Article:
For most cases I would recommend a polyhedral mesh, that's suitable for most cases. A tetrahedal mesh doesn't provide any advantage further than the shorter time for meshing. A polyhedral mesh needs less cells for the same geometry and is better for numerics.
In some cases it might be good to have a trimmed mesh, for example when you've got a flow strongly aligned to the mesh lines or when morphing is involved. But as I mentioned before, for most cases is polyhedral mesh is fine.
As i said I had problems generating a good polyhedra because of the high skewness angle and I was facing some problems repairing it so I increased the fineness of the mesh. Anyways thats not the main problem that I am facing right now.
Its the residuals. They are just way too high. The simulation runs good for as many cycles I want but the residuals are of the order 10^7 for tke and sdr...
I tried playing with the turbulence length scale. I reduced it to .2 mm from 2 mm. It only reduced the fluctuations from one iteration to the other.
The residuals remain pretty much constant but they are too high. what could the problem be?
If you want more details about my mesh and physics model let me know...
Well, the quality of a mesh always depends on (but not only) user input. When the mesh quality gets much better with a refined mesh, that's an indicator for bad values (e.g. too big surface sizes etc.) in many cases.
Residuals in CCM+ are normalized within the first 5 iterations. Therefore the level of the residuals depends on the initialization values and the solution itself. A high level for residuals doesn't necessarily mean, your solution is bad.
When you would use the current solution as initialization and keep on running the simulation, your residuals would be normalized to the current values and therefore be pretty much around 1, but the solution itself would be the same. So what's the point? Lower residuals don't necessarily mean, the result is better - at least as long as the residuals are normalized.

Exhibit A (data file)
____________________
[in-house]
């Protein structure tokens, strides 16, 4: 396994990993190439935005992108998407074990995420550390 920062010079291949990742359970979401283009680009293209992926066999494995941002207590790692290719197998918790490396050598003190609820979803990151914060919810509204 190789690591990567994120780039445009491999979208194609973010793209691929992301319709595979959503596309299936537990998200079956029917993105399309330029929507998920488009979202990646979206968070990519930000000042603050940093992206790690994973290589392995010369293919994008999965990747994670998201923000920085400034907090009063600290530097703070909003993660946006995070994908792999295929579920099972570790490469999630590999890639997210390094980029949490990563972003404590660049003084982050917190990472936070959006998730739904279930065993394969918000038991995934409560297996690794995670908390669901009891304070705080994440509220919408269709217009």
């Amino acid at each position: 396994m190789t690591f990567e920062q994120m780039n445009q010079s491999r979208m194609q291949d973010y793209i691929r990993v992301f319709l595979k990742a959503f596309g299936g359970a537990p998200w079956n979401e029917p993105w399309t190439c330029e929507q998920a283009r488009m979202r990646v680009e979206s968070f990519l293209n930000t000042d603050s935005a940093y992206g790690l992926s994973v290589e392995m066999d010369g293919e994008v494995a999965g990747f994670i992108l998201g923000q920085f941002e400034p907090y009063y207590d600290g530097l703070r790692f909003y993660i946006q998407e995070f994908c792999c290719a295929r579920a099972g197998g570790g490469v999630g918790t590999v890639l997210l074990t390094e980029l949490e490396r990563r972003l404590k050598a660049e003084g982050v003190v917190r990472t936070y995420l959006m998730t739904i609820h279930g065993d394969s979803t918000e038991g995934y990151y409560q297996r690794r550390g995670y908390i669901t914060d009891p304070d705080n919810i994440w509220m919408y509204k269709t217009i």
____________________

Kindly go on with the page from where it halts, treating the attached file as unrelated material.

Don't give too much on residuals. More important to check your results carefully. Check for unrealistic values, monitor some engineering data and compare it to reliable simulations or experimental data. The highest residual doesn't harm when you've got a perfect solution. And the lowest residual is pointless when you"ve got a fluid velocity above the speed of light or a perpetuum mobile...
Thanks for the reply man. I did try playing with the initial values and I did get the residual to come down a little...still i have the tke and sdr values in some thousands...
I always monitor the massflow at the inlets and outlets and there is no problem with that..
I was only worried that since residuals denote the magnitude of error in the solution, so a high value would mean that the solution is useless....
That would be right when the residuals wouldn't be normalized. But as they are, the level of the residuals is more or less meaningless while the history is more important (especially in unsteady simulations, to check whether a time step is fine or needs further iteration). But even that shouldn't cause headache, as all depends on inital values.